Anyone charged with a criminal offence knows there is a risk they will be convicted. In 2016, for example, 64% of criminal cases in Canada ended in a finding of guilt.1 On the other hand, anyone who has been convicted of a criminal offence knows with absolute certainty that they will be sentenced in some way. Although less than half of the sentences imposed in Canada include a period of incarceration,2 other sanctions, such as fines, driving prohibitions, and probation, can have serious consequences for an offender. Long after the drama of the trial fades away, the sting of the sentence lingers, particularly where the sentence imposed feels unfair. It is understandable that an offender in this situation may want to launch a sentence appeal.
Courts treat sentence appeals differently from conviction appeals. Sentencing judges have wide latitude in crafting appropriate sentences and appellate courts are reluctant to interfere with the sentence that was imposed at first instance. However, there are limited and clearly delineated circumstances in which intervention is necessary. To succeed on a sentence appeal, an appellant must point to one of two errors:
• an error in principle or law that had an impact on the sentence imposed; or
• the failure to consider a relevant factor or the erroneous consideration of an aggravating or mitigating factor that had an impact on the sentence imposed.
Additionally, the appellant must show that because of the error, the sentence imposed was demonstrably unfit.3 It is rare that a sentence will be demonstrably unfit notwithstanding that no error was committed.
Although sentencing judges have a great deal of discretion when it comes to crafting and imposing sentence, they are bound by a set of principles enumerated in the Criminal Code, including:
• Proportionality: the principle that sentences must be proportionate of the gravity of the offence and the degree of moral responsibility of the offender;
• Parity: the principle that similar sentences should be imposed on similar offenders for similar offences;
• Totality: the principle that the total sentence imposed for multiple offences must not be unduly harsh; and
• Restraint: the principle that offenders should not be deprived of liberty if a less restrictive sanction is available.4
Where the sentencing judge ignored or made an error with respect to one of these principles, and the error resulted in a sentence that was demonstrably unfit, the appellate court should allow the appeal.
Sentencing judges are also required to identify, consider, and weigh all the relevant aggravating and mitigating factors. Aggravating factors, such as a lengthy criminal record, might suggest that a harsher sentence is appropriate. On the other hand, mitigating factors, such as expressions of remorse or good prospects for rehabilitation, might suggest that a more lenient sentence is appropriate. In many cases, assessing these factors is a delicate balancing act. If the sentencing judge imposed sentence without regard for a relevant mitigating factor or with an over-emphasis on an aggravating factor, this will be a viable ground of appeal against the sentence imposed.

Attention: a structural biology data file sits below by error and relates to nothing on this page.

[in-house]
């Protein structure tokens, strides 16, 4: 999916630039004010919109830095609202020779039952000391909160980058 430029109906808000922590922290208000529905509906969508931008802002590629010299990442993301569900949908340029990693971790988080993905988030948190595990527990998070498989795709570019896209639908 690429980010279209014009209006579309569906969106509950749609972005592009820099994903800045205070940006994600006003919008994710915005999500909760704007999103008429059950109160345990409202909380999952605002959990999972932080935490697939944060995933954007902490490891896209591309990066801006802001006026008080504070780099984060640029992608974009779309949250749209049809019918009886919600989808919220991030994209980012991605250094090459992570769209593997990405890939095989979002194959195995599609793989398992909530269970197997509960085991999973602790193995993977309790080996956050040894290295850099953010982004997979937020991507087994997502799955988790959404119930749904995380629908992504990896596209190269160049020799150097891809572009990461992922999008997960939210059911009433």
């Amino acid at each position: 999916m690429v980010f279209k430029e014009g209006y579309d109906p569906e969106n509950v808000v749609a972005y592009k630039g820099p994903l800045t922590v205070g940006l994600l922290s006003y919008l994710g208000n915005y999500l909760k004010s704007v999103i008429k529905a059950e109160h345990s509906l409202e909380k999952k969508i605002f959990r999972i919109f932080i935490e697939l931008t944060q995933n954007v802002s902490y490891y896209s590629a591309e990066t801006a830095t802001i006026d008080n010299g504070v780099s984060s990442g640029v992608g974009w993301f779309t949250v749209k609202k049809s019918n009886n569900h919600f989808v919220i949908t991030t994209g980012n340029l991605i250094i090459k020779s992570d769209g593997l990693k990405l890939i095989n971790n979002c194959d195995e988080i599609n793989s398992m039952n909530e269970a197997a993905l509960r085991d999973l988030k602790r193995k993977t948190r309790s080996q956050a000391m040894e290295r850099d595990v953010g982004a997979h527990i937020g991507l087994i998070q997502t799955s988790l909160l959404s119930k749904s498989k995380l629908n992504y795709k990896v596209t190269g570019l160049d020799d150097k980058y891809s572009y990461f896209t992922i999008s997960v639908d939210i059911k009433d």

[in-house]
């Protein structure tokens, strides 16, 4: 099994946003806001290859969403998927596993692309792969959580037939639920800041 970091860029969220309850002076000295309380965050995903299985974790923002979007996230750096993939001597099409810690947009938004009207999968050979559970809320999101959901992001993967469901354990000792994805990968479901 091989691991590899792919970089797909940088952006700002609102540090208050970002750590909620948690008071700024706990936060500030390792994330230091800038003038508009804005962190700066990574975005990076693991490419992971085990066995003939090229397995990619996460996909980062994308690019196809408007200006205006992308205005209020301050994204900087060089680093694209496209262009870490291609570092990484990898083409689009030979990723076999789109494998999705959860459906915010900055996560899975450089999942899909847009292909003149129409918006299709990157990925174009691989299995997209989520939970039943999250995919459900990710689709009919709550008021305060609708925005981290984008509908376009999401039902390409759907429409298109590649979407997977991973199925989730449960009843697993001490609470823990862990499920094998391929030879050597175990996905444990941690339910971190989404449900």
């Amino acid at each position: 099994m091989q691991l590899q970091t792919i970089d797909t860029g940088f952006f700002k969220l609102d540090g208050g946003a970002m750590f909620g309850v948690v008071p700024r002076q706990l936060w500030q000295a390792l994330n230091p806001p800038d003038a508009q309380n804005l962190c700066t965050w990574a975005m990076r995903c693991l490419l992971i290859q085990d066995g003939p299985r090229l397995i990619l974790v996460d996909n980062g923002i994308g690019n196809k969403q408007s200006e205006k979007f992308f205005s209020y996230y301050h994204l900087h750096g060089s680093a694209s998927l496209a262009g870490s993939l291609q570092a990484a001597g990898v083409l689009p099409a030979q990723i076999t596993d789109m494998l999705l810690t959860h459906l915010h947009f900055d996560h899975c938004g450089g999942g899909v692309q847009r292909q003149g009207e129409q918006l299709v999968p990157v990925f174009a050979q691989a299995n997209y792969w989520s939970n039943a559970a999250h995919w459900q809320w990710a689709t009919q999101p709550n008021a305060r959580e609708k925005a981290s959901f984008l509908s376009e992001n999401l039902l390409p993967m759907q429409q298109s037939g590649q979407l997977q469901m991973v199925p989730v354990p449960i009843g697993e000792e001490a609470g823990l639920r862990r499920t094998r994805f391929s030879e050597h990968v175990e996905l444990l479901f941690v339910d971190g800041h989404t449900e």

To succeed on appeal, the appellant must show that the sentence was demonstrably unfit. This is a high threshold. An appellate court cannot intervene simply because it would have imposed a different sentence. The appellant must therefore argue that the sentence imposed constituted an unreasonable departure from the principle that a sentence must be proportionate to the gravity of the offence and the degree of responsibility of the offender. This is a case-specific analysis. Proportionality is determined both in relation to the accused him or herself and to the offence committed, and by comparison with sentences imposed for similar offences committed in similar circumstances.
Success on a sentence appeal does not ordinarily return the matter to the lower court. Rather, where the Court of Appeal is satisfied that the sentence was imposed pursuant to an error, or is otherwise demonstrably unfit, it has the power to sentence the appellate anew.
Lockyer Posner Craig has several lawyers within the firm who specialize in bringing sentence appeals in criminal and quasi-criminal matters. Do not hesitate to contact us if you would like advice on how we can assist you, a family member, or friend appeal sentence.